Another day, another door opens on our Classical Advent Calendar. Today, we celebrate the master.
Mozart’s D-minor piano concerto seems an odd choice for a ‘box of delights’.
Although it’s arguably his most famous piano concerto, its opening movement is full of the gathering storm clouds that signal the beginning of Mozart’s descent into relative poverty. This particular recording, though, is full of sparkling surprises that cause the listener to catch themselves with disbelief at first hearing. Otakar Trhlík was hardly a major name in conducting circles, and the Philharmonia Cassovia is not an orchestra on everyone’s lips (although they have a modest Naxos recording catalogue); the concerto, though, is interesting for its soloist. The Czech-born pianist, conductor and composer Peter Breiner achieved fame for his cross-over arrangements; at home as much with a dance band as with a symphony orchestra, he made Baroque arrangements of Beatles and Elvis Presley tracks, and was, for a while, a television presenter.
Breiner and Trhlík take the concerto perhaps a little fast for my taste, and there’s just a suggestion (certainly in the final movement) that they might be going for a world speed record (at times it’s all a bit thrown away). But it’s the genius that Breiner brings to the cadenzas that is the joy here. There are three in total – one in the first movement, and two in the third movement (featured here). Breiner brings jazz to the party – some stride piano, a touch of blues, even some boogie-woogie – and it’s when you listen to these outrageously styled cadenzas, you realise that jazz, with its improvisatory background, is the perfect medium for the form: in amidst the rhythm and blue notes, Mozart’s basic melodic and harmonic structure are still there.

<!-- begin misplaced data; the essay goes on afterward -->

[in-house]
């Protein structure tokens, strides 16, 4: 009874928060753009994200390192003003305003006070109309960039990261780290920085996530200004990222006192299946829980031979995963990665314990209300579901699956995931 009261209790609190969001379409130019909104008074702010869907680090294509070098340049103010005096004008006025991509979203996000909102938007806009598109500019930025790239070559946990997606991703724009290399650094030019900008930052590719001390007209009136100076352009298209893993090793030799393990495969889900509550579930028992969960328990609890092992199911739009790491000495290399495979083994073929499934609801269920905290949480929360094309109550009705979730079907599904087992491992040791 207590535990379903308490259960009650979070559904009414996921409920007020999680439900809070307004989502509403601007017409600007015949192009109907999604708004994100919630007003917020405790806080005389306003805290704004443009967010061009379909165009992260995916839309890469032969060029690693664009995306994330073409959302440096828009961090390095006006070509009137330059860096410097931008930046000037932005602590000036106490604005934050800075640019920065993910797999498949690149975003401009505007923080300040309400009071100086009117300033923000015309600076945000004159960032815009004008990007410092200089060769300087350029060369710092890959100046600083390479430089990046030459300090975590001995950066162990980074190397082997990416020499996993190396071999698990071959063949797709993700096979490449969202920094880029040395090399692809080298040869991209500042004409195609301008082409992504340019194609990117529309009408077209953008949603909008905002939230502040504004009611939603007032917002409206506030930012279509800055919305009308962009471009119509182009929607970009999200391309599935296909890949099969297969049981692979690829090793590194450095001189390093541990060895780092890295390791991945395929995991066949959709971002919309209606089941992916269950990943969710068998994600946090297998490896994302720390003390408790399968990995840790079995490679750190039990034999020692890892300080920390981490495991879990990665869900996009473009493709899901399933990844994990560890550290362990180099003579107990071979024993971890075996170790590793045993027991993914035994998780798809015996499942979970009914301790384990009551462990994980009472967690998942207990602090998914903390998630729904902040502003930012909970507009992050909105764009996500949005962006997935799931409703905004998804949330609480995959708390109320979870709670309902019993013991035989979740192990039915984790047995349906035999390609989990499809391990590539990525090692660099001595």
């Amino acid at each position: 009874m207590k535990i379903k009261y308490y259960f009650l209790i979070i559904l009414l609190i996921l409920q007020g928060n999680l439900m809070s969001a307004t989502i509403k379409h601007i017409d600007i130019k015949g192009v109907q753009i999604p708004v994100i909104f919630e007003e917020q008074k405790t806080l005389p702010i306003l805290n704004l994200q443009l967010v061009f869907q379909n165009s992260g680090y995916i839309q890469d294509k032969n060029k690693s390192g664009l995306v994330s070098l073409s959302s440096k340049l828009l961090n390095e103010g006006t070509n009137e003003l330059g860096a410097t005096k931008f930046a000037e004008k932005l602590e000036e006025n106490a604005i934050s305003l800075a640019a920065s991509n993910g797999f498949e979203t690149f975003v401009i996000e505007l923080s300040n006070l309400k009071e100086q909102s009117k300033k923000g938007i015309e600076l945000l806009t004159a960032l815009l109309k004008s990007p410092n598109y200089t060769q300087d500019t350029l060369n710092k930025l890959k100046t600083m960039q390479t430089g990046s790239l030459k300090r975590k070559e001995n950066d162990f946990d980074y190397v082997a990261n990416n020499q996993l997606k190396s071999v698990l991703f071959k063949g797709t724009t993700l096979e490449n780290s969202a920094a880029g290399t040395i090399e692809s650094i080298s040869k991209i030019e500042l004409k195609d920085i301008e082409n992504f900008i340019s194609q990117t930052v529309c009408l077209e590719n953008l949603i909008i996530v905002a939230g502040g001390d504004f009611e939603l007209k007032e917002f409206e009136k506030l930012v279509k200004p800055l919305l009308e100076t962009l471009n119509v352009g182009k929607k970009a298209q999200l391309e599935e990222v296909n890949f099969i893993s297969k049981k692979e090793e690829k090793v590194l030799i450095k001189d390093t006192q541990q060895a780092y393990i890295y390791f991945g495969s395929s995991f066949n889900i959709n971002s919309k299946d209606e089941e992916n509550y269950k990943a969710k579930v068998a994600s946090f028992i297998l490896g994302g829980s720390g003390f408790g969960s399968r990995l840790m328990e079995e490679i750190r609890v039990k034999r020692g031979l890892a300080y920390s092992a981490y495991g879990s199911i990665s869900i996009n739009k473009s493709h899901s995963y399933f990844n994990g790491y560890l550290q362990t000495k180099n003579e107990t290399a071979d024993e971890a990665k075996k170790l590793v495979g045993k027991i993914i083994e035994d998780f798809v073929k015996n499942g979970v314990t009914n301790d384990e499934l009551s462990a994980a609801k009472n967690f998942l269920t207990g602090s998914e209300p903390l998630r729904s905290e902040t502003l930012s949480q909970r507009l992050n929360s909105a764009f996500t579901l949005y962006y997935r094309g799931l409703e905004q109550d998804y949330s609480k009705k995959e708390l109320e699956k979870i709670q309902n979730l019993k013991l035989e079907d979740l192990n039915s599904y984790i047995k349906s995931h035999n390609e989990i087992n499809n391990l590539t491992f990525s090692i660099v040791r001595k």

For those who want to listen to the cadenzas without the rest, they can be found at 2:14 and 6:01.